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Tuesday, November 28, 2006

Fighting a Mostly Absent Enemy in Iraq

When is a civil war not a civil war? According to President Bush, it's when an al Qaeda plot.

Associated Press:

President Bush said Tuesday that an al-Qaida plot to stoke cycles of sectarian revenge in Iraq is to blame for escalating bloodshed, refusing to debate whether the country has fallen into civil war.

"There's a lot of sectarian violence taking place _ fomented, in my opinion, because of the attacks by al-Qaida causing people to seek reprisal," Bush said at a news conference with Estonian President Toomas Hendrik Ilves during a stop in Estonia.


So how is this supposed to work? Al Qaeda attacks Shia and the Shia attack the Sunnis in reprisal? His argument seems to be that everyone in Iraq is stupid.

Al Qaeda in Iraq claims 12,000 fighters, but that's terrorist propaganda. You can pretty much assume it's untrue. For a more realistic number, middle east expert Juan Cole says, "There's a technical definition of al-Qaeda: fighters who gave their loyalty to Osama bin Laden. Those are very few: a few hundred, maybe a few thousand... My information is that bin Laden is not interested in Iraq. I don't think there are even 600 al-Qaeda fighters in Iraq."

It'd be a damned good trick for a group of a few hundred to throw a country into a state of civil war. See, al Qaeda's a terrorist organization and terrorism's pretty easily lost in Iraq -- there's this war and stuff. Al Qaeda in Iraq is nothing more than a PR stunt -- there's someone there to take credit.

The AP article quotes Bush, "'The Maliki government is going to have to deal with that violence and we want to help them do so,' he said. 'It's in our interest that we succeed.'" But the Iraq government is in a real tough place. They represent unity while the warring factions represent their own interests. These people aren't interested in a unified Iraq, unless it's unified under their own ideology.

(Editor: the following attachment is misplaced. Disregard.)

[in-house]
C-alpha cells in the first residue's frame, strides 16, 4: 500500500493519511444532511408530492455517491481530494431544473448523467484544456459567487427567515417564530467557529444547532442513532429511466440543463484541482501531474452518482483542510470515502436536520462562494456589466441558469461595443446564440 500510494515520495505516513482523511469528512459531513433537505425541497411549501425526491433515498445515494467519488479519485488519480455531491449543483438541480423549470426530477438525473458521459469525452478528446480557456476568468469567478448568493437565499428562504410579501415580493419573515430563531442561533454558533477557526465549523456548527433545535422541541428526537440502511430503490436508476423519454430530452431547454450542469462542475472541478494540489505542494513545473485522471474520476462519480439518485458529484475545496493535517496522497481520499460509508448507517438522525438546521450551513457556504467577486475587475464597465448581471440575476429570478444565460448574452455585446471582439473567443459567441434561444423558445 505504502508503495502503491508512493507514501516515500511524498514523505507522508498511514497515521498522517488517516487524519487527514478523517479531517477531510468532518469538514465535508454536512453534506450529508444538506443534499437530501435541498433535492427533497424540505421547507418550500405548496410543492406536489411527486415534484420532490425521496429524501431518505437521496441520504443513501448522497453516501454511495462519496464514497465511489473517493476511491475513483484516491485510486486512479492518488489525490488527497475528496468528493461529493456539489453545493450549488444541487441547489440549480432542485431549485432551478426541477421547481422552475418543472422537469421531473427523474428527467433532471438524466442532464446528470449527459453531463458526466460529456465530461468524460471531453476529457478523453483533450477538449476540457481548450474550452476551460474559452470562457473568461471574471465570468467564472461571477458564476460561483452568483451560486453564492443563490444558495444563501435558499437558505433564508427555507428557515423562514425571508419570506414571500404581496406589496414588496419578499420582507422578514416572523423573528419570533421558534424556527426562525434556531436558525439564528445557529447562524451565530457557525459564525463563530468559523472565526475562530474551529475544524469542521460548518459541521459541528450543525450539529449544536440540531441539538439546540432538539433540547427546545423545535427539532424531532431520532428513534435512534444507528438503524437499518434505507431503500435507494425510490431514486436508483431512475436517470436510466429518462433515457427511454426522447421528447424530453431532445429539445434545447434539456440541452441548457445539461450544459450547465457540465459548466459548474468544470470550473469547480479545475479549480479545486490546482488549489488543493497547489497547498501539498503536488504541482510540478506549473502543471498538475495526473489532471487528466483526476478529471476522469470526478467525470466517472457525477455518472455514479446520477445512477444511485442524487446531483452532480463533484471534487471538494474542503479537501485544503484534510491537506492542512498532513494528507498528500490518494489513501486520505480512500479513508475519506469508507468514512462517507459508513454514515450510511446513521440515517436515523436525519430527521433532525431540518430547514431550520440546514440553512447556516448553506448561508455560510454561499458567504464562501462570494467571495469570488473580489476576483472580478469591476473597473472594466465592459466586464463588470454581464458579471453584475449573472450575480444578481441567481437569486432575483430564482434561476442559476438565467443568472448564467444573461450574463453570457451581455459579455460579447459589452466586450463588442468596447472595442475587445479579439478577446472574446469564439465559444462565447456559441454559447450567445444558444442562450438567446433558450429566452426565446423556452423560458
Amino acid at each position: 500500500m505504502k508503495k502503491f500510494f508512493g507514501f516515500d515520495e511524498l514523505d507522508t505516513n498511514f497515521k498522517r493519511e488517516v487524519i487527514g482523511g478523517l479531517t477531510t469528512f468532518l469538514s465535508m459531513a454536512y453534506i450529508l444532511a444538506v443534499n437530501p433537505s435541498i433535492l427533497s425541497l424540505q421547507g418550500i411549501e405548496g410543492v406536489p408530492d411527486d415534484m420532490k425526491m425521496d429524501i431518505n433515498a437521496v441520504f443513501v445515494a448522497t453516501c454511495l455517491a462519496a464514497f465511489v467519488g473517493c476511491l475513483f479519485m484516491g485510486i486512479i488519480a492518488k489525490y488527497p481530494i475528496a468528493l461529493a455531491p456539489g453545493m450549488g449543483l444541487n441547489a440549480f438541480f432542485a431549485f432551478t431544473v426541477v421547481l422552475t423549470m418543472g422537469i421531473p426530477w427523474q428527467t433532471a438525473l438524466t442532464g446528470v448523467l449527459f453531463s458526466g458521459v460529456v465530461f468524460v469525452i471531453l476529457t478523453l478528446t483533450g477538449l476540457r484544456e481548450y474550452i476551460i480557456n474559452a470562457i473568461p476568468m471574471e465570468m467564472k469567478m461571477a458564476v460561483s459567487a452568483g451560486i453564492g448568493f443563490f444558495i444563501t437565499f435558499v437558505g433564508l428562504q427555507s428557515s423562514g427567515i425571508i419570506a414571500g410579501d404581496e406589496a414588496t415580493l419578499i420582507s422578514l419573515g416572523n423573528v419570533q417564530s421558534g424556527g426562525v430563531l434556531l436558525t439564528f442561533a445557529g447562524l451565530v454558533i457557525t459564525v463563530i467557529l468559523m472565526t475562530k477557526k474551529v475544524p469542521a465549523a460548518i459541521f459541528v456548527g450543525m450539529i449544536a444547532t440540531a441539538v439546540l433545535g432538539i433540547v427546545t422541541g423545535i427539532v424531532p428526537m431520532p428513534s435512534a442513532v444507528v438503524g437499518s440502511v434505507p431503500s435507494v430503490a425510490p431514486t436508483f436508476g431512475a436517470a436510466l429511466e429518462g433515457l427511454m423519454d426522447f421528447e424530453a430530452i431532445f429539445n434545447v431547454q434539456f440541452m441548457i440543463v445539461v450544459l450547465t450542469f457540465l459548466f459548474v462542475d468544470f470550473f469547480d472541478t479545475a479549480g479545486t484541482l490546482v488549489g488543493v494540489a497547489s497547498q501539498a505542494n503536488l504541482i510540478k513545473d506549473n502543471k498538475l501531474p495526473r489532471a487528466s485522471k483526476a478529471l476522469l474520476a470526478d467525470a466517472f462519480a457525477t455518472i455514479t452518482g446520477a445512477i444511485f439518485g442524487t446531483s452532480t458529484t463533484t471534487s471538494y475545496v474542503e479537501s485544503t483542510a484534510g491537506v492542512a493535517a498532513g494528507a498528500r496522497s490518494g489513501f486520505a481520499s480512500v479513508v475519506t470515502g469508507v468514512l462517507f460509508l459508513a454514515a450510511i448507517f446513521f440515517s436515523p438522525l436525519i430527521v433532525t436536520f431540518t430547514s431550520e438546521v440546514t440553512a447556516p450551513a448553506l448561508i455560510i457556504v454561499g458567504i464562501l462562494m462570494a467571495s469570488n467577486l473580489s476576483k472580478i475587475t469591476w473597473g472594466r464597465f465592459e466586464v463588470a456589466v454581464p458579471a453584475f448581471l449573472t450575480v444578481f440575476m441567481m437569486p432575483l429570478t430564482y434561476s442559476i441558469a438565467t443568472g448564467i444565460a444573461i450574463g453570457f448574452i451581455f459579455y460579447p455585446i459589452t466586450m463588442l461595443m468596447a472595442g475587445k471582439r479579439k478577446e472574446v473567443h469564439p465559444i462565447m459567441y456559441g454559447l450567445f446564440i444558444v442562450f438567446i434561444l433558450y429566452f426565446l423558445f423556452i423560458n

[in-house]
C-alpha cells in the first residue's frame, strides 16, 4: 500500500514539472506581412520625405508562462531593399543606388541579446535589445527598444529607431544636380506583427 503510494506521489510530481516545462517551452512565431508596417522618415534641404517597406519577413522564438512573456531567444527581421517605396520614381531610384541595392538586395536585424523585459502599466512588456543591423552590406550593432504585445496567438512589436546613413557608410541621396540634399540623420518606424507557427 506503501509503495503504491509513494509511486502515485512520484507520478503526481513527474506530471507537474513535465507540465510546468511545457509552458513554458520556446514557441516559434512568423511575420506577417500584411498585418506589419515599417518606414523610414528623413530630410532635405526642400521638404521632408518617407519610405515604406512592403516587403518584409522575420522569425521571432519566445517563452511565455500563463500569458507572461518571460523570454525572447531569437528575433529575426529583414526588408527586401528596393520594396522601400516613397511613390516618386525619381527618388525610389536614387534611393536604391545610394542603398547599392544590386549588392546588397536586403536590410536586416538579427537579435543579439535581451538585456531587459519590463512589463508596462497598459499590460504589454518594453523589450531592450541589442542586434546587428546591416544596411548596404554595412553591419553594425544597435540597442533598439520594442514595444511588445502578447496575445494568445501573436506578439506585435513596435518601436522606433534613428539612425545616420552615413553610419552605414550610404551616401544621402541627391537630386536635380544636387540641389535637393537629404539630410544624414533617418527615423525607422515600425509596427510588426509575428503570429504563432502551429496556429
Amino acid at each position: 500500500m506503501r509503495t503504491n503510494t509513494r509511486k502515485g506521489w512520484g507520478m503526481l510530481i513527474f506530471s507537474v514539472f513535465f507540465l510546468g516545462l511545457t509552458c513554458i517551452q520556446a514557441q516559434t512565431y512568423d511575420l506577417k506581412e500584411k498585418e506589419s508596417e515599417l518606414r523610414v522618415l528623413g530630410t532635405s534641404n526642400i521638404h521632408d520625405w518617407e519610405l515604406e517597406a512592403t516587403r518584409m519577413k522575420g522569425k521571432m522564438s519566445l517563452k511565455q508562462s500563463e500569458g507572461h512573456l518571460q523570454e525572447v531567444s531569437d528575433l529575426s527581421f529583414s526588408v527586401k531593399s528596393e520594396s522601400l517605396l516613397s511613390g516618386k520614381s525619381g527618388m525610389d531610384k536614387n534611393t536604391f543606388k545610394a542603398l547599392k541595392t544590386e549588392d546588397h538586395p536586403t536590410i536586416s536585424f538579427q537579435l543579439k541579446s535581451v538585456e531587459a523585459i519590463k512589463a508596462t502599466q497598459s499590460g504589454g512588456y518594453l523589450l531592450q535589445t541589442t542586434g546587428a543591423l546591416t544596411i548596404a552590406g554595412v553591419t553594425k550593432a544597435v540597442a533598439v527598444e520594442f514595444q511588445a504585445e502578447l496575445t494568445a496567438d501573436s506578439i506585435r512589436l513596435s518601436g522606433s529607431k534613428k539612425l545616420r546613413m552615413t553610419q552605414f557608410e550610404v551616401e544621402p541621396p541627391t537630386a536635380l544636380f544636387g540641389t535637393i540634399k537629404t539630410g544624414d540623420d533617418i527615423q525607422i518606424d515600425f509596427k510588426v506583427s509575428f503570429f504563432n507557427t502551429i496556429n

Bush, for his part, is left with no choice but to repeat terrorist propaganda. By calling Iraq 'the central front in the war on terror' (A clumsy metaphor. We're fighting on two fronts, how can one be 'central'?), he forces himself to exaggerate the importance of al Qaeda in Iraq. But dealing with the situation in Iraq won't be changed by only dealing with what you want people to believe is the problem. By concentrating on the nearly absent al Qaeda group, we've allowed militias to rise who's goals are more ethnic than religious and a civil war to break out that has more to do with ethnic cleansing than islamic extremism.

Of course, we should never have gone to Iraq in the first place. Nothing we were told turned out to be true. No WMD, no ties to al Qaeda, no grateful nation greeting us as liberators. And which of our original goals have not been met? Getting rid of the WMD was done before we ever started and Saddam got fired. What is the mission now?

For a long time, I've said that Bushco wouldn't even be able to say what a win would look like. They have no strategy because they have no idea what their goals should be. Just last year, Bush told the nation in a radio address that the first step of his strategy was to "defeat the terrorists and continue helping Iraqis take greater responsibility for defending their freedom."

'Defeat the terrorists' is an objective, not a strategy. It makes me think of an old Steve Martin routine on how to be a millionaire and never pay taxes -- "First, get a million dollars." You kind of have to have some idea on how to get the million before you can move forward with this plan -- that's what you call yer 'strategy.'

If the only strategy you have in a game of chess is 'win the chess game,' you're not likely to win. And pretending you're playing against someone other than your opponent isn't going to help any.

--Wisco


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